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Choosing a Synthetic Turf that is right for you

Turf is an excellent alternative to grass if you're looking to save water and avoid costly maintenance. There are many types and styles to choose from. When scheduling a free on site consultation, make sure to mention your interest in turf and we will bring you all of the different samples to choose from. 

Typical Artificial Turf Installation




Synthetic turf installation has different phases depending on how prepared your area is: 

  1. Remove old grass/weeds if applicable 

  2.  Install edging material if none exists (Bender board, paver, concrete, brick, steel, stone, or aluminum) 

  3.  Remove dirt if there isn't at least 3" of clearance from top of edging to top ground level

  4.  Re-fill with a minimum of 2" of 1/2" base (for drainage) and top with Crusher fines, DG, Engineers fill or sand (for packing)

  5.  Level, compact, fill, and repeat until surface is solid. 

  6.  Once area is compacted and desired surface is achieved, carefully lay out synthetic turf over the surface and if there are multiple sections, overlap them by at least 6" and be sure the grass blades of all sections are facing the same direction and make sure you have just a little overlap on the outer edges of the area to tailor later. 

  7. Let the sun bake over the laid out turf for a couple of hours to let it warm up and stretch out a little. 

  8. If you do have sections to seam, each side must be cut in a specific way to avoid a visible seam: One piece should be cut up against the seam row and the other piece has to be cut leaving a full backing section out so when they but up to each other, the space between them is exactly the same as the space between the other seam rows (rows of grass blades). Once this is done, be sure to shift each piece so everything buts up exactly. From here, it's safe to peel the sections back (without disrupting the entire piece's position) , lay the seaming tape and apply the turf glue to the seaming tape. After the glue is applied and still wet, carefully lay the two sections down at the same time into the turf glue slowly while keeping any turf blades out of the glue (a turf nail is a nice tool for this). Continue this until the seam is fully down into the turf glue. From here, check the seam for any accidental turf submergences into the glue and correct. After the seam is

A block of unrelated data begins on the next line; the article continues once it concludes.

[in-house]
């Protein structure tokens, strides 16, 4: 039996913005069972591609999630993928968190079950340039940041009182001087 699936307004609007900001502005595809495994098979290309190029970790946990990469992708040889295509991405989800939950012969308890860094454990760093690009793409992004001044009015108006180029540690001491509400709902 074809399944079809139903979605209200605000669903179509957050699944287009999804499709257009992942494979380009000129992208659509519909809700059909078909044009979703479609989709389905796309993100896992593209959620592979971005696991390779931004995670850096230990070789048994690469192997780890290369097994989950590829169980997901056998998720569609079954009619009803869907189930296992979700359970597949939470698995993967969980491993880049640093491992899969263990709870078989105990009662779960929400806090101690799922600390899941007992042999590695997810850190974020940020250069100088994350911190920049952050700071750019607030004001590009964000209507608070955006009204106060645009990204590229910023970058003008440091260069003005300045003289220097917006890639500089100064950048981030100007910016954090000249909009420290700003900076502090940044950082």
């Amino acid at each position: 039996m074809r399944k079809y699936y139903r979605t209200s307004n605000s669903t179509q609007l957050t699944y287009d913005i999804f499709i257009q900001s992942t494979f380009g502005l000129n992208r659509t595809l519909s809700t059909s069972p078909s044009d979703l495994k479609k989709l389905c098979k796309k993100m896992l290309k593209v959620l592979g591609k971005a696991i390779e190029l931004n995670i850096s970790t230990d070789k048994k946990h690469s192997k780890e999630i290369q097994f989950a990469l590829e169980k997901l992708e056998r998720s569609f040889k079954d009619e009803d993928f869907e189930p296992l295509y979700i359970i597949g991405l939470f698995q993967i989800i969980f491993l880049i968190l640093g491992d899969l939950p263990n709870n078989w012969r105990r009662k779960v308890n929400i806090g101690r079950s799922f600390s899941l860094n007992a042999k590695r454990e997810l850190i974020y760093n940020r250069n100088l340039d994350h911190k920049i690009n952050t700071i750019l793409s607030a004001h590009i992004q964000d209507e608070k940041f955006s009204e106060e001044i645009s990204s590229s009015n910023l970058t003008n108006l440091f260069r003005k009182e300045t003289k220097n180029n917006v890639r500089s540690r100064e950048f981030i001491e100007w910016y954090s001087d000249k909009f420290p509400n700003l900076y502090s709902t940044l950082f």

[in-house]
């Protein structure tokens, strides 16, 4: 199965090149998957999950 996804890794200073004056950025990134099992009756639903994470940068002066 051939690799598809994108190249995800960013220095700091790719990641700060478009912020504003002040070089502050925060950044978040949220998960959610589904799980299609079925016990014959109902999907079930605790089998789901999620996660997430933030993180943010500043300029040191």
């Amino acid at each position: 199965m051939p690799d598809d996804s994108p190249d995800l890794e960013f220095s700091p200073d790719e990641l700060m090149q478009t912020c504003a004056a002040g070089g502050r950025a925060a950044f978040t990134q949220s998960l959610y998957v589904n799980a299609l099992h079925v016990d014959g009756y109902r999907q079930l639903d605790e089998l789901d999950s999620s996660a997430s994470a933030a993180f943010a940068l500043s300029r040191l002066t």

"married", feel free to place a straight board on top of the seam (or multiple boards if its a long seam) to keep it from comping up while drying. Repeat this process for any other seams. 

  9. Once seams are dry (if applicable at this stage) check the turf area for any ripples or inconsistencies and move the turf if needed to straighten them out. 

  10.  Once the turf is seamed and or laid out without any ripples or defects, you're ready to cut your edges. To do this, have a sharp razor blade ready. The turf has to be cut from the back side (not the side with the turf blades sticking up). Peel the turf back starting on any edge that you'd like to start with and cut in the direction of the edge at the edge line. Do a small section first to gauge your accuracy for the remainder of the cut. Once you're satisfied with your accuracy, continue your cut (and keep double checking along the way) all the way around your edging. 

  11.  After you've tailored the edges, hammer 5 or 6 inch nails around perimeter only every two fists apart or so making sure to separate any potential grass blades from getting hammered underneath the nails to avoid nail divots. 

  12. Now that the nails are in, it's safe to add your infill with a material spreader to get an even distribution. The typical infill amount to add works out to about 1 pound per square foot evenly distributed. 

  13. After your infill is spread, this is when you'll want to power broom the turf to work in the infill, tease the thatch (makes turf appear a little thicker), and to extract installation debris, providing a professional finished look. 

  14. Clean it all up and you're done :)

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